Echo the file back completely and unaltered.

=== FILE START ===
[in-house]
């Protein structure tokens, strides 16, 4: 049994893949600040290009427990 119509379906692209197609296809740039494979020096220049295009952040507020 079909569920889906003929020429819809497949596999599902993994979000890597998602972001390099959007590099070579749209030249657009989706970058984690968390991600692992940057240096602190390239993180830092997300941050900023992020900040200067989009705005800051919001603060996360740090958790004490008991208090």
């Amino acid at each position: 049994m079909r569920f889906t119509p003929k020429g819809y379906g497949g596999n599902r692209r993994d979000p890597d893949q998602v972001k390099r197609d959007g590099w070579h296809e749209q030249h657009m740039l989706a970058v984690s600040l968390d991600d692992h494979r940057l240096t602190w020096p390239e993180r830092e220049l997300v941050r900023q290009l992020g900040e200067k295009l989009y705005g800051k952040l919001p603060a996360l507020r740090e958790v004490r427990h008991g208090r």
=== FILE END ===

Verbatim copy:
[in-house]
């Protein structure tokens, strides 16, 4: 049994893949600040290009427990 119509379906692209197609296809740039494979020096220049295009952040507020 079909569920889906003929020429819809497949596999599902993994979000890597998602972001390099959007590099070579749209030249657009989706970058984690968390991600692992940057240096602190390239993180830092997300941050900023992020900040200067989009705005800051919001603060996360740090958790004490008991208090």
């Amino acid at each position: 049994m079909r569920f889906t119509p003929k020429g819809y379906g497949g596999n599902r692209r993994d979000p890597d893949q998602v972001k390099r197609d959007g590099w070579h296809e749209q030249h657009m740039l989706a970058v984690s600040l968390d991600d692992h494979r940057l240096t602190w020096p390239e993180r830092e220049l997300v941050r900023q290009l992020g900040e200067k295009l989009y705005g800051k952040l919001p603060a996360l507020r740090e958790v004490r427990h008991g208090r």